Sunday, June 1, 2008
Heads Up On Headsets
New models & new technology, priced from $79 to $995
Aviation headsets—now that’s a topic that’s close to my heart, or ears. My first “headset” was a Gosport tube in a military trainer, an all-rubber affair with a speaking tube connected to rubber ear pads via a long tube. Pity the poor student who tried to follow the grunts, snorts and expletives emanating from the rear cockpit. A few years later, after bouncing my head off the canopy of my SNJ Texan too many times, I took my Bell motorcycle helmet, hollowed out the padding and, using a discarded TV camera headset, inserted a set of Telex ear pads, bolted on the boom mic, then wired it to the navcom. Forty years later, it still works, more or less.
Every headset has its own unique feel, fit and, of course, audio characteristics. Just as airplanes have different levels of cabin noise, pilots exhibit varying sensitivities to sound frequencies. Indeed, as we age, our sensitivity to higher frequencies worsens. Leaving your ears unprotected only hastens potential damage from an airplane’s inherently noisy environment.
In this headset roundup, you’ll find that headsets are getting quieter and lighter; they’re capable of high fidelity approaching the reproduction range of expensive audio systems. Even if you hate to part with your favorite (outdated, passive) headset, a new active noise reduction (ANR) module is available, which allows you to convert “old faithful” to today’s technologies. And with an iPod, long cross-countries aren’t as boring, thanks to headsets with inputs for MP3 players and cell phones. Pilots have discovered that a good headset is a critical part of a comfortable and efficient flight. (Please note that the information in this article was obtained from interviews with company personnel and company websites. None of the products were actually tested.)
ASA AirClassics HS-1: Aviation communication experts designed, engineered and manufactured the HS-1 to offer advanced technology, maximum comfort, high-quality components and a sleek look—all for a reasonable price. ASA is so confident in the headset’s quality that it’s guaranteed against defects in material or workmanship for the life of the original owner. Pilots report that the HS-1 is comfortable and a good value for both students and advanced pilots.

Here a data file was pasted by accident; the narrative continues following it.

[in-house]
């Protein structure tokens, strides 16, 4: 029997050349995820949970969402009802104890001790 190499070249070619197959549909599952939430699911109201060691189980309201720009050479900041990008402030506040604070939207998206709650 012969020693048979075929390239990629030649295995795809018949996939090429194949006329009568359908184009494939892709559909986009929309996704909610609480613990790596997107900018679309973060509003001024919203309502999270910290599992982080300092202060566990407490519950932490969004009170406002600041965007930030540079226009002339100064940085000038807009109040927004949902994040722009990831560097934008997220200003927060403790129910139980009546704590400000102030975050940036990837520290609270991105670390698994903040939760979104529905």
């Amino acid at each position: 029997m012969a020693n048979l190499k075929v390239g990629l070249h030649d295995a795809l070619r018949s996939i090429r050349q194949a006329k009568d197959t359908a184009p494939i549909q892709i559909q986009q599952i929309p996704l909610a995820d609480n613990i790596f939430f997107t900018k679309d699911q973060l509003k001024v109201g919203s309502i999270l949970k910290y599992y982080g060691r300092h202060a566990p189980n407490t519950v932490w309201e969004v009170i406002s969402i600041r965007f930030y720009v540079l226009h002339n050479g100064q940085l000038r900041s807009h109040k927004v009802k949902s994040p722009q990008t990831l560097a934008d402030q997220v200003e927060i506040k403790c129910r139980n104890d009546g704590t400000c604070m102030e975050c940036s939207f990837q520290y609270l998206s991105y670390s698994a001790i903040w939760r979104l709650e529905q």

Suggested Retail Price: $149
Contact: ASA, (800) 272-2359, www.asa2fly.com.
Avcomm White Knight: With its classy white domes and gold wings, this unit has a retro look. It has full-spectrum stereo response, ports for MP3 players, a full-flexing boom microphone with a filtering chip and gel ear seals. There are independent volume controls, and a push-to-talk switch controls the microphone’s output.
Suggested Retail Price: $268
Avcomm White Knight Jr.: The Junior model is designed to be worn by children. The white-colored headset features built-in MP3 ports (like the adult version) and a simple and affordable design.
Suggested Retail Price: $139
Contact: Avcomm, (800) 845-7541, www.avcomm.com.
Beyerdynamic HS 300 Individual: This German manufacturer’s products have won many awards. The HS 300 aviation headset has a passive noise reduction (PNR) of 30 dB. There’s also an audio box for plugging in your cell phone or MP3 player. The headset weighs just 11.5 ounces. The microphone is noise-compensating, with adjustable sensitivity. There’s also a mono/stereo switch, and music volume reduces with incoming calls.
Suggested Retail Price: $299
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